In my German Softwerker article (Vol. 14, p. 90), I already dealt with the continuous design and development cycle of APIs. This was mainly about basic assumptions and tooling, including the introduction of API gateways or platforms into existing development cycles. In this post, I would now like to introduce automated processes for the design and development of APIs and services under the context of APIOps. When talking or writing about development processes, the term DevOps is usually always mentioned. Unfortunately, this is also always used in a very inflationary manner.
So what is DevOps again?
DevOps is a broad concept that encompasses several aspects of collaboration and communication between software developers and other IT professionals. The easiest way to define DevOps is to talk about its goals. DevOps aims to improve collaboration between development and operations teams throughout the software development process, from planning to delivery, to increase deployment frequency, achieve faster time to market, reduce the failure rate of new releases, shorten the lead time between fixes, and improve mean time to recovery.
One of the models that can be used when talking about DevOps is called CALMS, which stands for Collaboration, Automation, Lean, Measurement and Sharing. The CALMS model is a way to assess, analyze and compare the maturity of the DevOps team.
Collaboration in the CALMS model means that people are above processes. An organization should value healthy people rather than processes, which can cause people to burn out and eventually quit their jobs. As part of the culture, it also embraces failure – giving people the freedom to fail and, more importantly, to learn from it. In this culture, ideas are valued by all; people do not favor the ideas of only certain people. Hierarchy and titles do not matter, and everyone participates in shaping the system.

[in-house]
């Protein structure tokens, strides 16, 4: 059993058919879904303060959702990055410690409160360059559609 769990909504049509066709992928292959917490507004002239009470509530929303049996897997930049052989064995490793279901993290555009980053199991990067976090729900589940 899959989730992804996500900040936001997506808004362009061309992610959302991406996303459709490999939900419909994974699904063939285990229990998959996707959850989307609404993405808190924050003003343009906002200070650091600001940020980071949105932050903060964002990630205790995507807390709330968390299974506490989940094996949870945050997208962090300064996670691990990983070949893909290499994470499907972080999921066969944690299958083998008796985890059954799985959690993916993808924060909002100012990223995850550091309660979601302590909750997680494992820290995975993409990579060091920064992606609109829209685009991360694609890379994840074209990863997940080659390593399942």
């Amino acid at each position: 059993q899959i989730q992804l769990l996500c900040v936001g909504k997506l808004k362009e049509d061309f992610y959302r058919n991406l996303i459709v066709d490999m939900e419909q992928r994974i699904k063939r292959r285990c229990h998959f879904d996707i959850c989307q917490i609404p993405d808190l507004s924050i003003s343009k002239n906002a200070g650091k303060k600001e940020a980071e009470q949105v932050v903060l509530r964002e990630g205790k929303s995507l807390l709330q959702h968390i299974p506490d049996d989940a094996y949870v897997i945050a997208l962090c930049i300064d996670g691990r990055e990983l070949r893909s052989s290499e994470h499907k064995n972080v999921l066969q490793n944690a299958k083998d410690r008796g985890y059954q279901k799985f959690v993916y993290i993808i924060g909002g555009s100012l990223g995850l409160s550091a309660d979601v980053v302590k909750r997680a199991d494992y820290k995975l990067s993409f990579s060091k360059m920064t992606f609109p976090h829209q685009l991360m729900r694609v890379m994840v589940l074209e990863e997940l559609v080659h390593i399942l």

Automation of the software lifecycle is critical to achieving greater speed and consistency of deployments. To be able to move from an implemented feature or code change to a deployed feature in production in a matter of minutes requires reliable automation. Key elements that need to be automated are infrastructure (IaC), continuous integration (CI) process, post-code testing, continuous deployment (CD), and testing along deployment paths. Ideally, and if possible, automation is already built into the platform and tools you use.
Lean principles and processes.
The focus of Lean principles and processes comes from manufacturing (specifically Toyota Production Systems). The core of Lean is to remove any waste from your processes. An example of how this can be achieved is to first draw and document the current state of your processes.
- What happens when you check in code, or what happens when you set up servers or environments?
- How do you go from nothing in production to a production environment running applications?
After all of this is recorded, you can estimate how long each part takes and easily identify bottlenecks, unnecessary processes, or manual processes. Once these are identified, they can either be eliminated or automated to speed up the process. After repeating this a few times, the desired lean state of the processes can be determined.